Clairvue makes first secondary investment since downturn

The San Francisco-based firm has purchased a $25 million commitment to Buchanan Street Partners' fifth fund, the $400 million Buchanan Fund V, in its first secondary acquisition since the start of the global financial crisis.

Clairvue Capital Partners has completed its first investment of secondary fund units since the start of the global financial crisis, the San Francisco-based firm announced today.

The firm said it had acquired an interest in a $25 million original commitment to Newport Beach-based Buchanan Street Partners’ fifth fund, the $400 million Buchanan Fund V, and that it expected the deal to be the first of many secondary investments to come.

Buchanan Fund V had its final closing in 2007. The vehicle has more than $400 million in commitments and invested in office, retail, multifamily and industrial equity as well as first mortgage and mezzanine debt investments in 17 markets, mostly in the west of the US.

Clairvue acquired the commitment from an unnamed institutional investor. The firm did not disclose what it paid for the commitment.

“Clairvue’s investment was very helpful to one of our institutional investors that was seeking liquidity before the fund had completed its realisation cycle,” said Buchanan Street managing director Robert Dougherty in a statement.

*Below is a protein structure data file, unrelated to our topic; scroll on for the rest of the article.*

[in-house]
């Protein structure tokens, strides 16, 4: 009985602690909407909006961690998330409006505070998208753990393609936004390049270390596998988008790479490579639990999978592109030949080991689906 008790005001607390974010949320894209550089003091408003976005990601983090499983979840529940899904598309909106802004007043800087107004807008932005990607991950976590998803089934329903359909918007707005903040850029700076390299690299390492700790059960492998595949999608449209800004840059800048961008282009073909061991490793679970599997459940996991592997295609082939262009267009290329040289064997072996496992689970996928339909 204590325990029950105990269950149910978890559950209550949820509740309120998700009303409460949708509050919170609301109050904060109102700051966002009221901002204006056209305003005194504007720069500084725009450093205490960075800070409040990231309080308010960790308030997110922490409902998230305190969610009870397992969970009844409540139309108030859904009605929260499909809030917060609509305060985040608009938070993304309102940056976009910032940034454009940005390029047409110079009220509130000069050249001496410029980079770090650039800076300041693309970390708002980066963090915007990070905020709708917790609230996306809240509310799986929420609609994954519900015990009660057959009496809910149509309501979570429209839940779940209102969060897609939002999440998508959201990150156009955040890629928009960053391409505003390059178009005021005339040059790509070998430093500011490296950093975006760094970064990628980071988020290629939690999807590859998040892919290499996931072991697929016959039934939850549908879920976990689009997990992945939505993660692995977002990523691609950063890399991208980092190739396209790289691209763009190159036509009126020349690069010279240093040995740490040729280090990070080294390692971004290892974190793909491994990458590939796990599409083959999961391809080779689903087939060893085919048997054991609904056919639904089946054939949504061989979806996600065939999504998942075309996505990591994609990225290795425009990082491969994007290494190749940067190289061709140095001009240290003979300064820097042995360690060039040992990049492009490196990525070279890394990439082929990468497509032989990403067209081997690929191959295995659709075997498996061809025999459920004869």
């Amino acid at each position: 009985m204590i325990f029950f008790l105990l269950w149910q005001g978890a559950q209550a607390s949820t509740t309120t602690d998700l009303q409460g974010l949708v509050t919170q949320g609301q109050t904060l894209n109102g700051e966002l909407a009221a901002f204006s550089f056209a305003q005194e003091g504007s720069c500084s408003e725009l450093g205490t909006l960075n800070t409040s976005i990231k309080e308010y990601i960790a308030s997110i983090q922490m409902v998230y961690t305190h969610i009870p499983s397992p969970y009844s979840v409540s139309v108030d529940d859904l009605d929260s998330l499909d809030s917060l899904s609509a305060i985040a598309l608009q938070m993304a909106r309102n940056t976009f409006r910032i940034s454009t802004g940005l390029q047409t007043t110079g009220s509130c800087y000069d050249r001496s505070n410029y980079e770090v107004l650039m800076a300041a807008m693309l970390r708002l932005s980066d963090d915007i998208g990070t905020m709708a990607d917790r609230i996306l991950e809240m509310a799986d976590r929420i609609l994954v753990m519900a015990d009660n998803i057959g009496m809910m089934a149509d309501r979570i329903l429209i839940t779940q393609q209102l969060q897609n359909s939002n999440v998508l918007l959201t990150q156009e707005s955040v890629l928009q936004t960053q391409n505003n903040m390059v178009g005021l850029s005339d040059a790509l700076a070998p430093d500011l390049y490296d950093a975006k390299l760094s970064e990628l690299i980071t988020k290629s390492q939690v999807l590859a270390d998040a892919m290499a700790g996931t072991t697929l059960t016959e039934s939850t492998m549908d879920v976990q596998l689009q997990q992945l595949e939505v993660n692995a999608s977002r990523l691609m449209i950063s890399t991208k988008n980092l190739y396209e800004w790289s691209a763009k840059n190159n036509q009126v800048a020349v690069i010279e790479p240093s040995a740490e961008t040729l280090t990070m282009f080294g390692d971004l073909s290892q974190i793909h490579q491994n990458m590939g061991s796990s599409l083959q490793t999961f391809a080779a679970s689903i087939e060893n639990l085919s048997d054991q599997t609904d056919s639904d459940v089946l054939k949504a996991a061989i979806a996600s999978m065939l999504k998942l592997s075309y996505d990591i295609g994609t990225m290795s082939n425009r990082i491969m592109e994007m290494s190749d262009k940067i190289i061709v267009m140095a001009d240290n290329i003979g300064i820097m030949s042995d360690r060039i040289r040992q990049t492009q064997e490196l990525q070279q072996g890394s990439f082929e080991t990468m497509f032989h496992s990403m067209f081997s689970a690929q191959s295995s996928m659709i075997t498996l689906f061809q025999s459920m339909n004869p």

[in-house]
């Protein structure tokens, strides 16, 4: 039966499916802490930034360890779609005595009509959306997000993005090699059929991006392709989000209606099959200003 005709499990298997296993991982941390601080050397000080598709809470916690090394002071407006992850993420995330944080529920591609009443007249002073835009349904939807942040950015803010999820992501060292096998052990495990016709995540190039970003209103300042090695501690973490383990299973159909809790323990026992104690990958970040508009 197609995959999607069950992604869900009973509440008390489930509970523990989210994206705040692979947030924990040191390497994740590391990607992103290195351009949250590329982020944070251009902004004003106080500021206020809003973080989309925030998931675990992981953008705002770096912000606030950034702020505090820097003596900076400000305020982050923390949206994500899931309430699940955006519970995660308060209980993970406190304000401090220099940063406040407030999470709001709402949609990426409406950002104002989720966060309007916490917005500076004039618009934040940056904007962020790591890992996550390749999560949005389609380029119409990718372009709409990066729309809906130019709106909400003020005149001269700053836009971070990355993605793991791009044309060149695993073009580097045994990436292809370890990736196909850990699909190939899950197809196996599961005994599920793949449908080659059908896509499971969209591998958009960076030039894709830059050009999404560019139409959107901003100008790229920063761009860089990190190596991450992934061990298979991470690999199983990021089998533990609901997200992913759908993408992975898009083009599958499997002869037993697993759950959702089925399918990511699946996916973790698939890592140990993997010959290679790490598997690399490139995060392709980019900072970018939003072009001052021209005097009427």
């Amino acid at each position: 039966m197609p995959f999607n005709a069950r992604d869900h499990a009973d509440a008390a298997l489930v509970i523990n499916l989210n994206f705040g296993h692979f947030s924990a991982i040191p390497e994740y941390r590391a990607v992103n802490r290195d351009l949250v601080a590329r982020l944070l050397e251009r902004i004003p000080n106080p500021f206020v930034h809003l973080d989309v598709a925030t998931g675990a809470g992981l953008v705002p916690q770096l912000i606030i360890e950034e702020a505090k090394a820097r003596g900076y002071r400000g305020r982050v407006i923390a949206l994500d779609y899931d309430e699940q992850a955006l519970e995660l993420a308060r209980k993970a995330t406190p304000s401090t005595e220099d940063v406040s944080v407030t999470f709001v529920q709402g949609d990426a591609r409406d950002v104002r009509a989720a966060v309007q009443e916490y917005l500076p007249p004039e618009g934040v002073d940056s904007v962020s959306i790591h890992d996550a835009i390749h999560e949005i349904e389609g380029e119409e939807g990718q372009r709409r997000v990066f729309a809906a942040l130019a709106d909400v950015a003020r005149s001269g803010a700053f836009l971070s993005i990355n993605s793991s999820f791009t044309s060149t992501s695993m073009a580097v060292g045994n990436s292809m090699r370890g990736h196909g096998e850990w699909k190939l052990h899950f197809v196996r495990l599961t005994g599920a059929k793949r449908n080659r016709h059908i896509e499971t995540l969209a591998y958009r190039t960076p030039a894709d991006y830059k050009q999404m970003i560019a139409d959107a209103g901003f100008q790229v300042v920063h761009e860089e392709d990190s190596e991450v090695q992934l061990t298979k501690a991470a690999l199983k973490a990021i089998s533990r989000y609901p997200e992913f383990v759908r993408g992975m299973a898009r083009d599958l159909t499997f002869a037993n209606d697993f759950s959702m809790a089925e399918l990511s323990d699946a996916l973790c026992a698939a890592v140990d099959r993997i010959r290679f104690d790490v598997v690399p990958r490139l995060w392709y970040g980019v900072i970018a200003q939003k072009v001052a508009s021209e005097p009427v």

Jeffrey Giller, Clairvue’s managing partner and chief investment officer, said: “Buchanan made some very strong investments for the fund during the market trough and did a great job of executing favourable debt restructures on some of the assets it acquired before the crash, factors which we believe will cause our investment to perform quite well.”

Giller and his partners, Brendan MacDonald and Josh Cleveland, left their former firm, Liquid Realty Partners, in October 2009. Giller and MacDonald formed Clairvue in early 2010 and Cleveland joined the firm in June of 2011. With their first fund, the $250 million Clairvue Capital Partners I, the firm has to this point focused primarily on recapitalising real estate funds at the fund- or project-level and other multi-asset real estate vehicles.

“Most other non-core real estate funds invested the majority of their capital at the peak of the market and applied relatively high levels of leverage,” Giller added. “As a result, equity impairment was substantial and, given the serious questions we had about when a recovery would finally occur, we had felt until recently that real estate secondary investments posed too large a risk for our investors.” He also pointed out that now some recovery has been seen in property values, lost equity is being recreated through debt restructuring, and managers’ write-downs are catching up to market value declines. “Acquiring secondaries is beginning to seem attractive to us once again,” he said.

In addition, Buchanan’s preservation of “dry powder” at the market’s peak, according to Giller, was instrumental to “Fund V’s ability to effect accretive restructures in their portfolio and to make opportunistic investments at the market’s bottom”.